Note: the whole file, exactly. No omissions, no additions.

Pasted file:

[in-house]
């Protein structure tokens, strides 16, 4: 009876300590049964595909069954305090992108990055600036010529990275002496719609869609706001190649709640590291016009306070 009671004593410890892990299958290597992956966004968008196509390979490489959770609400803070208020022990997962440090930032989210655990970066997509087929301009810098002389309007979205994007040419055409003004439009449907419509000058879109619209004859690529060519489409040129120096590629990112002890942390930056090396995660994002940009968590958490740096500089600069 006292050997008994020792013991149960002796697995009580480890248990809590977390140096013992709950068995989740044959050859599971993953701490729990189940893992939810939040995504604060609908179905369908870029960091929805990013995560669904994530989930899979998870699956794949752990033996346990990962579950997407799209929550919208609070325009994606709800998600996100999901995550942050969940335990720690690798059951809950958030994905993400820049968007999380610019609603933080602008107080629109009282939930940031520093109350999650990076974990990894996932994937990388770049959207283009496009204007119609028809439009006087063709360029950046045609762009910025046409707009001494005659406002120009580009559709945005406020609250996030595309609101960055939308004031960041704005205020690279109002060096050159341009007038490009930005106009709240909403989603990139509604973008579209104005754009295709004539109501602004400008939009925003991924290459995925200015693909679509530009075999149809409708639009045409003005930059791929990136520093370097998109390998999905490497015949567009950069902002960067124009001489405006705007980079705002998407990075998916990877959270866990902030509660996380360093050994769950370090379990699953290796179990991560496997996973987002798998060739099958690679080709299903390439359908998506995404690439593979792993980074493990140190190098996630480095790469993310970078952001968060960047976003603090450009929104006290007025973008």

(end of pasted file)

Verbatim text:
[in-house]
């Protein structure tokens, strides 16, 4: 009876300590049964595909069954305090992108990055600036010529990275002496719609869609706001190649709640590291016009306070 009671004593410890892990299958290597992956966004968008196509390979490489959770609400803070208020022990997962440090930032989210655990970066997509087929301009810098002389309007979205994007040419055409003004439009449907419509000058879109619209004859690529060519489409040129120096590629990112002890942390930056090396995660994002940009968590958490740096500089600069 006292050997008994020792013991149960002796697995009580480890248990809590977390140096013992709950068995989740044959050859599971993953701490729990189940893992939810939040995504604060609908179905369908870029960091929805990013995560669904994530989930899979998870699956794949752990033996346990990962579950997407799209929550919208609070325009994606709800998600996100999901995550942050969940335990720690690798059951809950958030994905993400820049968007999380610019609603933080602008107080629109009282939930940031520093109350999650990076974990990894996932994937990388770049959207283009496009204007119609028809439009006087063709360029950046045609762009910025046409707009001494005659406002120009580009559709945005406020609250996030595309609101960055939308004031960041704005205020690279109002060096050159341009007038490009930005106009709240909403989603990139509604973008579209104005754009295709004539109501602004400008939009925003991924290459995925200015693909679509530009075999149809409708639009045409003005930059791929990136520093370097998109390998999905490497015949567009950069902002960067124009001489405006705007980079705002998407990075998916990877959270866990902030509660996380360093050994769950370090379990699953290796179990991560496997996973987002798998060739099958690679080709299903390439359908998506995404690439593979792993980074493990140190190098996630480095790469993310970078952001968060960047976003603090450009929104006290007025973008």